Facebook also unilaterally and repeatedly changed the privacy settings on user data between 2009 and 2010. At the time, CNIL and the other European Union data protection authorities that together form the Article 29 Working Group strongly criticized these changes, some made without users' knowledge. If users weren't vigilant, or if they accepted Facebook's default settings, then messages that had previously been private or accessible only by friends suddenly became available to anyone. And since the affected messages could be quite old, it was not always obvious to users that their potential audience had changed.
The recent introduction of the Timeline, a new way of visualizing messages and other activities on Facebook all the way back to the creation of the account, suddenly made these messages more visible, CNIL said.
While CNIL found that the recent discovery of these old messages was the fault of Facebook, but of its users, it nevertheless reiterated the calls it and other data protection authorities have made in recent years for social networks to take steps to protect users' privacy.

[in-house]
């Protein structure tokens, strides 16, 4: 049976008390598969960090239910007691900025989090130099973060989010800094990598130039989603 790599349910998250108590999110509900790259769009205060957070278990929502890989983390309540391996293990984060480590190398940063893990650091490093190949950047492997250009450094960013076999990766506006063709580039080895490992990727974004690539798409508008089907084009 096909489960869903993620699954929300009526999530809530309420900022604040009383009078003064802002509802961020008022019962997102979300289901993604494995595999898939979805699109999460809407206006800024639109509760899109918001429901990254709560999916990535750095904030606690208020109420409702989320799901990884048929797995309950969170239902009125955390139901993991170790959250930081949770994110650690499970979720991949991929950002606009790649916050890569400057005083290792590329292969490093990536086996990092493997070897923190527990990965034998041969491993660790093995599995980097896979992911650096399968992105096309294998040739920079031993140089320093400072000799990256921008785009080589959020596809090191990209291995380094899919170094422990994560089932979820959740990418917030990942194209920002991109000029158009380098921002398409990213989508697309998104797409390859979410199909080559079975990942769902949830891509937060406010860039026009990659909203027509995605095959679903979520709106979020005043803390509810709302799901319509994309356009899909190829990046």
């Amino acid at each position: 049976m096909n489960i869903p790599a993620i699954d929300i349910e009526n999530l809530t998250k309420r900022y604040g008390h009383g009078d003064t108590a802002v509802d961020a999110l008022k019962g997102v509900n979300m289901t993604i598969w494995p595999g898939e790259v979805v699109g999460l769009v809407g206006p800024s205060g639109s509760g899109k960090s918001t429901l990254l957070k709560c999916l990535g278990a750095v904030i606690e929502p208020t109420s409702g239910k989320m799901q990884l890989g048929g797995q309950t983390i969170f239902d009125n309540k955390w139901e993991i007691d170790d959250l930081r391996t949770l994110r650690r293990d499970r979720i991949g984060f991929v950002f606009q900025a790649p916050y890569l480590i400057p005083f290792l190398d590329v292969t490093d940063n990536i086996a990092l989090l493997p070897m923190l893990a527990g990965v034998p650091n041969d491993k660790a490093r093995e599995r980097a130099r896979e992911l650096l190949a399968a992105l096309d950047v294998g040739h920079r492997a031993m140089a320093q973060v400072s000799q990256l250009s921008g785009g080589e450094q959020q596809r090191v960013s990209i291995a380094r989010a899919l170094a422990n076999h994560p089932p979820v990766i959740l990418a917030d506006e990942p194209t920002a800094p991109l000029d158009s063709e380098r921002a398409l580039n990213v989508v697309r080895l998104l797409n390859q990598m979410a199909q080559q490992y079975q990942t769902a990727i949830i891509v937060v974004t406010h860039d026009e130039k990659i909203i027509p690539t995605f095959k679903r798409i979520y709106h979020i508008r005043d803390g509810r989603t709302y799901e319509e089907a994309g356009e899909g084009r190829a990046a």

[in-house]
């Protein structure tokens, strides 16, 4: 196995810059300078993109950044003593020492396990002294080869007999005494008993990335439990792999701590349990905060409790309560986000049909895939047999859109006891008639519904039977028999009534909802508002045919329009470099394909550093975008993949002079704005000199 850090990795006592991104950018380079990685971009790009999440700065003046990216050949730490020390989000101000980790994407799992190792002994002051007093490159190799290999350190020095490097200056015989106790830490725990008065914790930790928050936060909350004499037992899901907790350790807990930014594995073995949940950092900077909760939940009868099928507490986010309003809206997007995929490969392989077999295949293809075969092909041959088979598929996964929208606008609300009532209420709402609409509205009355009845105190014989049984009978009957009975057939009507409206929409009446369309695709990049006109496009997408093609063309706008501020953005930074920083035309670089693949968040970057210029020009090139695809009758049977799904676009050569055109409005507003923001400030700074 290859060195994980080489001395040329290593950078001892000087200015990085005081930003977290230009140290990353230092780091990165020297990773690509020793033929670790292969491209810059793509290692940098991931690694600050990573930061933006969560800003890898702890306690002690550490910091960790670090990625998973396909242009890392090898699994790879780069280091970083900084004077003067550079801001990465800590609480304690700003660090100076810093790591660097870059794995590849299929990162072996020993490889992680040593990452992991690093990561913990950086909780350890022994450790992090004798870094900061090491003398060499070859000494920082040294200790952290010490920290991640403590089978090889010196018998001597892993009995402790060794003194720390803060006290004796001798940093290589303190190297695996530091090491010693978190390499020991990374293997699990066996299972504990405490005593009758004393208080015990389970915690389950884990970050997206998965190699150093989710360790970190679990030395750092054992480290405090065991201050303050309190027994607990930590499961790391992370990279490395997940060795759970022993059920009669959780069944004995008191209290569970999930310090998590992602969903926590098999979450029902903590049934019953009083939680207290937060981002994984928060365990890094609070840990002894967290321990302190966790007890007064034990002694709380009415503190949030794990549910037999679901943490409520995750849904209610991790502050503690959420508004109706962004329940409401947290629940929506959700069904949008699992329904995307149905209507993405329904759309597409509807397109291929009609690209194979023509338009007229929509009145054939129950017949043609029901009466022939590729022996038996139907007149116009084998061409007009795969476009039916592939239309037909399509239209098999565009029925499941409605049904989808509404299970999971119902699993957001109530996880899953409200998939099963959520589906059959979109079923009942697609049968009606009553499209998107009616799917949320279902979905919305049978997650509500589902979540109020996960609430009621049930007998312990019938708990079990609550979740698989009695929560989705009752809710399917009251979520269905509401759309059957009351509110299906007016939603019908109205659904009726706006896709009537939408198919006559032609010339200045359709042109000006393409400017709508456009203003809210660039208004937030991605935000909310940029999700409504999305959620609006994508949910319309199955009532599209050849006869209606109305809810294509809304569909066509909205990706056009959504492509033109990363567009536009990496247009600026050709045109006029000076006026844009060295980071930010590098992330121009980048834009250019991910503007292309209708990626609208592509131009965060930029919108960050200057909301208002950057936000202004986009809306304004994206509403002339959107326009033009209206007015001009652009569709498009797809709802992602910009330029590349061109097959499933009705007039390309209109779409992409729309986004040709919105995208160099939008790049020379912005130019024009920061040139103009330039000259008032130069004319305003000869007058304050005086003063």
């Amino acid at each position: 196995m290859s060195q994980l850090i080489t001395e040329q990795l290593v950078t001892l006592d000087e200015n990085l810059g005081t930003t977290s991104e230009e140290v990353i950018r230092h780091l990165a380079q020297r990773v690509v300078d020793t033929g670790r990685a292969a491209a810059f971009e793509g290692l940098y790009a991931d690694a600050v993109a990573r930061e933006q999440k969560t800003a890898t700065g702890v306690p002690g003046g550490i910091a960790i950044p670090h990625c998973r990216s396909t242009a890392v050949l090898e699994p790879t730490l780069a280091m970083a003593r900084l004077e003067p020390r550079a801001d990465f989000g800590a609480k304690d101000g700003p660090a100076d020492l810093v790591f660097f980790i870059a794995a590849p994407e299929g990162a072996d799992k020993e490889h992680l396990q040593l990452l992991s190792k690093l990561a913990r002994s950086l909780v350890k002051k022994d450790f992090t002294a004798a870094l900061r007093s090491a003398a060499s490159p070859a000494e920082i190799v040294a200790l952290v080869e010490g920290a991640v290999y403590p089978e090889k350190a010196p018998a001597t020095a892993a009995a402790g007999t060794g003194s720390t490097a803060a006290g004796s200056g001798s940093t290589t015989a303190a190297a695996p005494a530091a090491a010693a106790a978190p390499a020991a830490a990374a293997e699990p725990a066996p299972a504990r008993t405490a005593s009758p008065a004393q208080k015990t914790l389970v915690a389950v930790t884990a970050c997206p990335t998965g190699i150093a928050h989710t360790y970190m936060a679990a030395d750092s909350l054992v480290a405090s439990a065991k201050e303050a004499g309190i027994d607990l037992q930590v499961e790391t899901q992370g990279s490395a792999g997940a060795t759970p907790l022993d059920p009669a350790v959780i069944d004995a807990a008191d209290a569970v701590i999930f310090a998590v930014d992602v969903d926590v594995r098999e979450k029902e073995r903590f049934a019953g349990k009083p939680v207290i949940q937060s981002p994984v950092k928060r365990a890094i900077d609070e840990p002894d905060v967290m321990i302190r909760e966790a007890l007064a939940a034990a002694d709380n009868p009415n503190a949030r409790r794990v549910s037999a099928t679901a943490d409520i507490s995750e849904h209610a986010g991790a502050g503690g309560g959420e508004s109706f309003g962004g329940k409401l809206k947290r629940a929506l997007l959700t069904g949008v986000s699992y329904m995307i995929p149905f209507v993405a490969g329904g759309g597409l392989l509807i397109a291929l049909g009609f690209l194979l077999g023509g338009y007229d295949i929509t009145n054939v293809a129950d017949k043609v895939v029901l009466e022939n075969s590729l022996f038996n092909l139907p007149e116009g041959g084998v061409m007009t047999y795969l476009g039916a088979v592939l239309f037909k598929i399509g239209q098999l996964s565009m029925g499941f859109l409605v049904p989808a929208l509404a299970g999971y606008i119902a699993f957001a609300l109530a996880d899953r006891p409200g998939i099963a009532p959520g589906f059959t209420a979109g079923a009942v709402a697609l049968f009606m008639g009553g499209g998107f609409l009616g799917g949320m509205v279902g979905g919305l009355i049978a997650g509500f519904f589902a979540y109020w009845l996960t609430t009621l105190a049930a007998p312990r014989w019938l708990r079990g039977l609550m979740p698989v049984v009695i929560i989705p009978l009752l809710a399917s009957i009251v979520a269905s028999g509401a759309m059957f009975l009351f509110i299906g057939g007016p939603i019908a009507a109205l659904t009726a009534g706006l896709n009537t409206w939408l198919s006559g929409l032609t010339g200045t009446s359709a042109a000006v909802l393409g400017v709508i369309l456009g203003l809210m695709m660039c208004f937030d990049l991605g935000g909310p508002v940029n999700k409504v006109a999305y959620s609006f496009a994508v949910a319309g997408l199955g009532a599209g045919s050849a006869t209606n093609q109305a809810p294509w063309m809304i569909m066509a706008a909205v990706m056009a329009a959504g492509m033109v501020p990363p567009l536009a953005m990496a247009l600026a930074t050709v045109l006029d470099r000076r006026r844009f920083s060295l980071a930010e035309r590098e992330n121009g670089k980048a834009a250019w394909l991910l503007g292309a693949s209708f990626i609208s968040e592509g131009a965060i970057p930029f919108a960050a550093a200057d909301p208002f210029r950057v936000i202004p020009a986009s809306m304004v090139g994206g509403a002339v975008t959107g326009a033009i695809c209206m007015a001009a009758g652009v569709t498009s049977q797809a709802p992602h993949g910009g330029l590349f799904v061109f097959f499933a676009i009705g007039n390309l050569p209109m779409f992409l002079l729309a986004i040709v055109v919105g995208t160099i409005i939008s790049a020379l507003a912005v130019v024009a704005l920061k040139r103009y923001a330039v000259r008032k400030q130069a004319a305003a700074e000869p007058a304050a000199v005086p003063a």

Those steps include being more transparent about their use of personal data; providing better tools for users to control the publication of their personal data; requiring users to opt in before activating new functions or passing their personal information to third parties, and making default privacy settings more protective of personal data, especially when unilateral changes are made to privacy policies or settings.
Peter Sayer covers open source software, European intellectual property legislation and general technology breaking news for IDG News Service. Send comments and news tips to Peter at firstname.lastname@example.org.